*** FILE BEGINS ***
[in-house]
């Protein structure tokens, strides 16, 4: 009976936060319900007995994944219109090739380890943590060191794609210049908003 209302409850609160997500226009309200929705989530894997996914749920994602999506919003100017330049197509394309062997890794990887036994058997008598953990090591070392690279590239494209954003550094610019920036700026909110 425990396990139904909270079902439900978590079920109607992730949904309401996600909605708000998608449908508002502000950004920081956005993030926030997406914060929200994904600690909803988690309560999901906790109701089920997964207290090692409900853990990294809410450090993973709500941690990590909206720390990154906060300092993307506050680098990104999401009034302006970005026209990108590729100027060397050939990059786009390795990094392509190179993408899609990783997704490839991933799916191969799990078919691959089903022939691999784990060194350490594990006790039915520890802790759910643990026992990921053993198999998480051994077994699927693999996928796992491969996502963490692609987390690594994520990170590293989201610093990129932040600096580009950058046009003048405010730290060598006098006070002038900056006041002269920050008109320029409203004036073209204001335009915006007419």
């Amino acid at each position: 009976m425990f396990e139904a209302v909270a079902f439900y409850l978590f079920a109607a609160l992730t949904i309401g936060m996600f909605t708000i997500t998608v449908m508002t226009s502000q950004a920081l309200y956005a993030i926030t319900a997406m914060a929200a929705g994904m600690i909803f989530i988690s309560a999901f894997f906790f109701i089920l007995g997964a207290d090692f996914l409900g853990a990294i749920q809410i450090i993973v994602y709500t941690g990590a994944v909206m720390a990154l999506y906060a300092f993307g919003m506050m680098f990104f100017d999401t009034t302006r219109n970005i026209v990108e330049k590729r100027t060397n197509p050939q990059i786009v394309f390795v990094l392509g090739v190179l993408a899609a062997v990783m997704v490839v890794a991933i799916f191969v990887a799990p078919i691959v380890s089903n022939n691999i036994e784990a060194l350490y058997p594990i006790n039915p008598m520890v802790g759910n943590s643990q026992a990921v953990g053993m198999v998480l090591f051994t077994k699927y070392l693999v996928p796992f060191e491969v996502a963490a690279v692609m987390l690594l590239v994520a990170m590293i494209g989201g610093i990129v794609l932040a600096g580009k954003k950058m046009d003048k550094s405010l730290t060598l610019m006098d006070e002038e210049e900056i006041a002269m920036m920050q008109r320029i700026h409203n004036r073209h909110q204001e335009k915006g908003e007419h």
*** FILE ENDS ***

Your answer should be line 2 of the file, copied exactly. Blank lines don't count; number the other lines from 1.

């Protein structure tokens, strides 16, 4: 009976936060319900007995994944219109090739380890943590060191794609210049908003 209302409850609160997500226009309200929705989530894997996914749920994602999506919003100017330049197509394309062997890794990887036994058997008598953990090591070392690279590239494209954003550094610019920036700026909110 425990396990139904909270079902439900978590079920109607992730949904309401996600909605708000998608449908508002502000950004920081956005993030926030997406914060929200994904600690909803988690309560999901906790109701089920997964207290090692409900853990990294809410450090993973709500941690990590909206720390990154906060300092993307506050680098990104999401009034302006970005026209990108590729100027060397050939990059786009390795990094392509190179993408899609990783997704490839991933799916191969799990078919691959089903022939691999784990060194350490594990006790039915520890802790759910643990026992990921053993198999998480051994077994699927693999996928796992491969996502963490692609987390690594994520990170590293989201610093990129932040600096580009950058046009003048405010730290060598006098006070002038900056006041002269920050008109320029409203004036073209204001335009915006007419």